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RealTime IT News

Big Blue Helps Media Outlets Move Data from Video to Digital

When people think of digitally stored data, they think of important information -- personal records, finances, credit card numbers. With regards to the the enterprise side, people think of stored accounts they manage and pertinent documents to deals brokered. But digital storage can and, as was shown by the events of Sept. 11, should be used for any important data -- including media outlets.

That's what IBM Corp. took into consideration Friday when it unveiled a pack of integrated storage hardware and software solutions for broadcasters, whereby they may move from videotape production to digital computing operations.

IBM is doing it with a combination of high-end disk hardware, tape systems and supercomputing software to help old and new media organizations store, retrieve and broadcast video and audio information faster, more efficiently and less expensively than previously possible through video production.

Pat Toole, vice president of storage solutions for IBM, called storage a "pivotal piece of the digital media puzzle."

"Growing consumer and corporate demand for audio and video content has created new demands as broadcasters strive to implement digital computing environments that satisfy their data management needs," Toole said.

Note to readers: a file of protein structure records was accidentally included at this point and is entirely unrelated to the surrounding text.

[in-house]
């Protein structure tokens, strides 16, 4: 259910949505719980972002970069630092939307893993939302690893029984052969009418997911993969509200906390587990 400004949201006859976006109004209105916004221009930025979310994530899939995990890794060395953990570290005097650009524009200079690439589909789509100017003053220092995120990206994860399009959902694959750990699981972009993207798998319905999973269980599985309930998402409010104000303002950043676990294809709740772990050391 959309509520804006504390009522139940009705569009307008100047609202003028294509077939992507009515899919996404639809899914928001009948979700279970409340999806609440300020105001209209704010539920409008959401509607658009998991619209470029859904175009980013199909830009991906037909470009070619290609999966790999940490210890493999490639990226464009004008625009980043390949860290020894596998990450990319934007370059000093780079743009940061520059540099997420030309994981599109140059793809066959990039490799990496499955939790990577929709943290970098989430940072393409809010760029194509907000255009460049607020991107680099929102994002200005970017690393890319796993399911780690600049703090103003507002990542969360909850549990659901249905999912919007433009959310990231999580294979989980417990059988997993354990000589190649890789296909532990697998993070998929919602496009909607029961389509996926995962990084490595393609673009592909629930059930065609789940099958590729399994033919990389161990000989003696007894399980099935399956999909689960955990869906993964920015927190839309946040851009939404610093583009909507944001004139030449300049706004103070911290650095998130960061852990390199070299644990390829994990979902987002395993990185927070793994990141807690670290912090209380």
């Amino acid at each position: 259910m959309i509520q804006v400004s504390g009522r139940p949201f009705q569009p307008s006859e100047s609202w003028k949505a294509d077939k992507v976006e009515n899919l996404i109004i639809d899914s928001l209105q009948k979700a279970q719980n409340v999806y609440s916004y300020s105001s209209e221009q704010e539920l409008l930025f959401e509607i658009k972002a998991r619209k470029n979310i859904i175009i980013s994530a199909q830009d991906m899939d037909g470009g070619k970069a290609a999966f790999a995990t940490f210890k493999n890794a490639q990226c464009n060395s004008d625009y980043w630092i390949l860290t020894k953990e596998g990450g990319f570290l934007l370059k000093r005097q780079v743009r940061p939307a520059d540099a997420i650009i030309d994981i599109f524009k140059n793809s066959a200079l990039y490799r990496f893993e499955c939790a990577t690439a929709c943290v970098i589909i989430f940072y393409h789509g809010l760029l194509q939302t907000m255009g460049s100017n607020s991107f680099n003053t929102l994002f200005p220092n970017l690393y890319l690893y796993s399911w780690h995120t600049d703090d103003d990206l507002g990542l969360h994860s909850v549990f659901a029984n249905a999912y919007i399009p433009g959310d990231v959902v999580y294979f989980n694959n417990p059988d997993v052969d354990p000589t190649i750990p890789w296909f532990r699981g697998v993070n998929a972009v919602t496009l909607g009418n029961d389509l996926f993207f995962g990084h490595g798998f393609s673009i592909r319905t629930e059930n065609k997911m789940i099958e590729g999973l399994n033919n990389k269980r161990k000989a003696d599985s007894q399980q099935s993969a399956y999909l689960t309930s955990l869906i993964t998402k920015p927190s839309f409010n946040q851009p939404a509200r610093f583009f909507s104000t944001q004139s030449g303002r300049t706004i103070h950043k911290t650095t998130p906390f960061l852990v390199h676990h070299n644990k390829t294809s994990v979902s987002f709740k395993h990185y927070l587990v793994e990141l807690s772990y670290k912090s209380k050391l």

Toole's choice of words is interesting in itself, as the media industry has exhaustively covered the importance of having data storage and backup since numerous IT firms sustained heavy infrastructure losses last week.

With IBM's solutions, it's plausible to have broadcast content backed up on multiple computer systems for an easy feed to television or radio. True, videotape may be backed up as well, but in the event of a catastrophe it's easy to see why digitally piping stored feeds is more convenient and cost-effective than hardware backups.

Big Blue's new digital media storage solutions includes video storage, which combines advanced disk technology with supercomputing software to deliver high bandwidth and scalability to large broadcasters converting videotape systems to digital storage data centers.

IBM didn't forget about the little guys either; it designed entry-level video storage for small to mid-level broadcasters, as well as video security firms and others. In fact, Einstein.tv selected this offering to digitize, store and modify digital TV and Web content.

Also in the mix is a deal with Entertainment Tonight, which is converting more than 20 years of analog tape footage to digital tape using IBM's Linear Tape-Open TotalStorage product.

Not to leave audio out in the cold, IBM also has audio solutions optimized for audio storage, management and distribution needs of radio stations, satellite-based audio networks, etc.